Searching over 5,500,000 cases.


searching
Buy This Entire Record For $7.95

Download the entire decision to receive the complete text, official citation,
docket number, dissents and concurrences, and footnotes for this case.

Learn more about what you receive with purchase of this case.

Continental, Etc., Co. v. Art Institute

OPINION FILED OCTOBER 17, 1950

CONTINENTAL ILLINOIS NATIONAL BANK AND TRUST COMPANY OF CHICAGO, EXECUTOR OF LAST WILL AND TESTAMENT AND CODICIL OF DANIEL D. VAN DEGRIFT, DECEASED, APPELLEE,

v.

ART INSTITUTE OF CHICAGO, DEFENDANT, AND SHRINERS HOSPITALS FOR CRIPPLED CHILDREN ET AL., APPELLANTS.



Appeal by defendants from the Circuit Court of Cook county; the Hon. LEONARD C. REID, Judge, presiding. Heard in the second division of this court for the first district at the October term, 1950. Decree affirmed. Opinion filed October 17, 1950. Rehearing denied November 1, 1950. Released for publication November 2, 1950.

MR. PRESIDING JUSTICE SCHWARTZ DELIVERED THE OPINION OF THE COURT.

Rehearing denied November 1, 1950

The Continental Illinois National Bank and Trust Company of Chicago, as executor and trustee, filed its complaint in the circuit court of Cook county, asking for construction of the will and codicil and of an inter vivos trust made by Daniel D. Van Degrift.

The principal issue involves the disposition of the residuary income derived from the inter vivos trust and the will, both the Art Institute of Chicago (hereinafter called Art Institute) and the Shriners Hospitals for Crippled Children, Chicago unit (hereinafter called Shriners), claiming to be the sole beneficiary of this residuary income. The third defendant, Homer D. Chatmon, makes claim to a gift of $100 per month. His claim rests on the same theory as that of Shriners. The chancellor having found for the Art Institute, Shriners and Chatmon have appealed.

On October 16, 1930, Daniel D. Van Degrift (hereinafter referred to as Dr. Van Degrift, that being the manner of his designation both in the briefs and abstract) created an inter vivos trust, naming the Continental Illinois National Bank and Trust Company of Chicago as trustee (hereinafter called trustee). He deposited securities with the trustee which at the time of trial were valued at $354,000. He died on May 31, 1946, leaving a will and codicil, by the terms of which he bequeathed his property valued at $165,000 to the trustee under the inter vivos trust to become part of the corpus of the trust.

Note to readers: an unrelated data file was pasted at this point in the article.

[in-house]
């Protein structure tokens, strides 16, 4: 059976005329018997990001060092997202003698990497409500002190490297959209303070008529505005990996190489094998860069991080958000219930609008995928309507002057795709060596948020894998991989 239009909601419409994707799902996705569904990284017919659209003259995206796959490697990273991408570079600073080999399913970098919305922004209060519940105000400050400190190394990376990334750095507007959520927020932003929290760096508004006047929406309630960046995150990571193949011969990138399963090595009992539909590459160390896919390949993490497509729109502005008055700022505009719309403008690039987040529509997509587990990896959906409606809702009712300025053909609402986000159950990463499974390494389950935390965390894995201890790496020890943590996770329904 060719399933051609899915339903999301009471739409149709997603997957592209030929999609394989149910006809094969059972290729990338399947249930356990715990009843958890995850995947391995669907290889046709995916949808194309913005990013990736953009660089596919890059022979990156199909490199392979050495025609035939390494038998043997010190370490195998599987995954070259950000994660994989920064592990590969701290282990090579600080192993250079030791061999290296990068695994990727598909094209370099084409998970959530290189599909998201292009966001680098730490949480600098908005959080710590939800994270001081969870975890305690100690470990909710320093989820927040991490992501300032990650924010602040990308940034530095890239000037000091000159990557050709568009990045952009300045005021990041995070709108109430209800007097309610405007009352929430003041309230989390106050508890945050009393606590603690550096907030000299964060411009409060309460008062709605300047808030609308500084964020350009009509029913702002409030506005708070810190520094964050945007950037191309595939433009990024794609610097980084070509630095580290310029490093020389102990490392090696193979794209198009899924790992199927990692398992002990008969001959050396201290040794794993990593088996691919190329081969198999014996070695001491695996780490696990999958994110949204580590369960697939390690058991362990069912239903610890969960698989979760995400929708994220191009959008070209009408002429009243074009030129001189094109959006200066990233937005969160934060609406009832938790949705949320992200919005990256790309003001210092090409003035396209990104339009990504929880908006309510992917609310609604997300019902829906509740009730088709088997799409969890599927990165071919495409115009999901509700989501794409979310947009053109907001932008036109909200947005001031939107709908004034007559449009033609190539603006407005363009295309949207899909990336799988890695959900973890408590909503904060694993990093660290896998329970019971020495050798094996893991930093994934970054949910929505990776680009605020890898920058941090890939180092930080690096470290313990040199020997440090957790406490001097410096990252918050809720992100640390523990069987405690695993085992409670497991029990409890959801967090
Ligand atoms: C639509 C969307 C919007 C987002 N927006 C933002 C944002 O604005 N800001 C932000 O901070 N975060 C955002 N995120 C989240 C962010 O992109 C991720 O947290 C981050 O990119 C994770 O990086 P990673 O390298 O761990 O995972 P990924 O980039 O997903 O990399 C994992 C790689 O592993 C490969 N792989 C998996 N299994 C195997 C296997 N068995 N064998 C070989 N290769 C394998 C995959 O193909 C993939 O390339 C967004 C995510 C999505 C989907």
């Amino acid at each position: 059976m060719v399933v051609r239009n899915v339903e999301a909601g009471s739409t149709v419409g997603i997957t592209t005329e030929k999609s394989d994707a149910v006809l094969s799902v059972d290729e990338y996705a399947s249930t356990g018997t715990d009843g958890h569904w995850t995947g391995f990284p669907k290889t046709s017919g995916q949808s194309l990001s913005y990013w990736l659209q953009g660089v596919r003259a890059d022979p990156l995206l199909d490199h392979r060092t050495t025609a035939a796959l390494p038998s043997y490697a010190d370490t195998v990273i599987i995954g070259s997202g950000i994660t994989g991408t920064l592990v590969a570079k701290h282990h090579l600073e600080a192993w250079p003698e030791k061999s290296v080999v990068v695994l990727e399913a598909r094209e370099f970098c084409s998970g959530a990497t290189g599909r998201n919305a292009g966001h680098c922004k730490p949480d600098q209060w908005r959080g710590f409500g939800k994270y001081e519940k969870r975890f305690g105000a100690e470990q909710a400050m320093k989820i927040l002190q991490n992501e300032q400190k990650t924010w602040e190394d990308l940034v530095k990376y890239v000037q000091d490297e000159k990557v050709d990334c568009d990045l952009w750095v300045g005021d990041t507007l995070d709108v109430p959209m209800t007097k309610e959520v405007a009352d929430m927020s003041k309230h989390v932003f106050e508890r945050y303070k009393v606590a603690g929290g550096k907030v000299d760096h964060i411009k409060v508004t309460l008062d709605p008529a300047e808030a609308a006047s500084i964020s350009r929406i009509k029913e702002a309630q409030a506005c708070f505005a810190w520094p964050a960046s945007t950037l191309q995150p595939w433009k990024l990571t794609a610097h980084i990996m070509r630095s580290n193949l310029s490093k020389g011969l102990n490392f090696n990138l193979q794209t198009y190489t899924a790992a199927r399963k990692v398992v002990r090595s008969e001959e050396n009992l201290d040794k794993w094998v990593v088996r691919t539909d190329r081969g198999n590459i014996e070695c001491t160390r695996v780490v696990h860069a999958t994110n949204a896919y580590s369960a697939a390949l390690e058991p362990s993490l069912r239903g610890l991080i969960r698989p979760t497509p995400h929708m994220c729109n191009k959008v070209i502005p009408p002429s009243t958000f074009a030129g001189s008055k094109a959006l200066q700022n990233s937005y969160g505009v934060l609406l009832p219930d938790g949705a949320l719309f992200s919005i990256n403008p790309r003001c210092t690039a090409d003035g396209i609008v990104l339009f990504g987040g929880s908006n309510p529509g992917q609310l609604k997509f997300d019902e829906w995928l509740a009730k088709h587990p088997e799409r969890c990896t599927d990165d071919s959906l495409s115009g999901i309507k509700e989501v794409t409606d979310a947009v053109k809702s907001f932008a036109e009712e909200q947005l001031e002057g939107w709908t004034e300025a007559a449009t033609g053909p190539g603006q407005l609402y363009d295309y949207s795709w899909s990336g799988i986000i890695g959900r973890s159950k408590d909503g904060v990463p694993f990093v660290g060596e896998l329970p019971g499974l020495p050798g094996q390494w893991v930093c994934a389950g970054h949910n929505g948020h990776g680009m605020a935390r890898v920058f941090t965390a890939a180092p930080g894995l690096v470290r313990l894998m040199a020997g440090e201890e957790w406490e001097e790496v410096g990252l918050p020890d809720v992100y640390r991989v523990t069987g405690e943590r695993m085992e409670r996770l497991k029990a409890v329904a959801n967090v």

By Article Third of the trust instrument, he reserved the income for life, made a number of gifts to the Art Institute for specific purposes, and then gave the Art Institute the income from the remainder for the purchase of works of art. He reserved the right to amend the trust instrument by a writing to be signed and acknowledged by him and delivered to the trustee. Pursuant to that right, he made nine amendments before his death in 1946.

In February 1931, he cancelled Article Third and substituted a new Article Third, which made gifts to certain friends, relatives and charities, including Shriners and Chatmon. However, he preserved the specific gifts and the gift of residuary income to the Art Institute, as set forth in the original instrument. In November 1931, he cancelled a subsection of Article Third, which gave $5,000 to Eleanor J. Shewell, and substituted a provision giving that amount to his niece, Mrs. Ethel Manley Long. Two other amendments, one adding to and one withdrawing property from the corpus, were made in November 1931.

On February 27, 1934, he cancelled Article Third as amended February 6, 1931 and November 11, 1931, and substituted a new Article Third, under the terms of which, after making gifts to various relatives and friends (including Chatmon, whose gift was increased from $50 to $100 per month for life), he gave the residuary income to Shriners. He ratified and confirmed the trust instrument as thus amended.

On February 19, 1936, he cancelled the amended Article Third and substituted a new article reinstating Art Institute as the beneficiary of the residuary income. The ratification clause approved and confirmed the trust instrument as theretofore from time to time amended.

On August 12, 1943, after referring in the preamble to the trust instrument, he cancelled subparagraph (2) of paragraph (b) of Article Third, which gave $5,000 to Thomas C. Van Degrift, and subparagraph (2) of paragraph (c) of Article Third, which gave $100 per month to Charles R. Van Degrift. He then ratified the agreement as dated October 16, 1930. No amendments were referred to.

On June 25, 1945, he made an amendment which constitutes the principal basis for the contention of appellants herein. This amendment starts with a preamble as follows:

"KNOW ALL MEN BY THESE PRESENTS, that I, Daniel D. Van Degrift . . . exercising the right and power reserved to me . . . by the trust instrument . . . dated October 16, 1930, as heretofore amended by amendments dated February 6, 1931, November 11, 1931, February 27, 1934, and August 12, 1943, do hereby amend said trust agreement in the following manner:"

Then, in specific words he cancelled paragraph (b) and subparagraphs (1) to (6) thereof, of Article Third as amended and substituted specific gifts to five relatives and friends. By a second paragraph, he gave Ethel Deacon Orr $200 per month, an increase from $100. By a third paragraph, he provided for the payment of taxes out of the principal of the estate. A ratification clause followed, in these words:

"As thus amended, I hereby ratify, approve and confirm said trust agreement dated October 16, 1930, as heretofore amended by amendments dated February 6, 1931, November 11, ...


Buy This Entire Record For $7.95

Download the entire decision to receive the complete text, official citation,
docket number, dissents and concurrences, and footnotes for this case.

Learn more about what you receive with purchase of this case.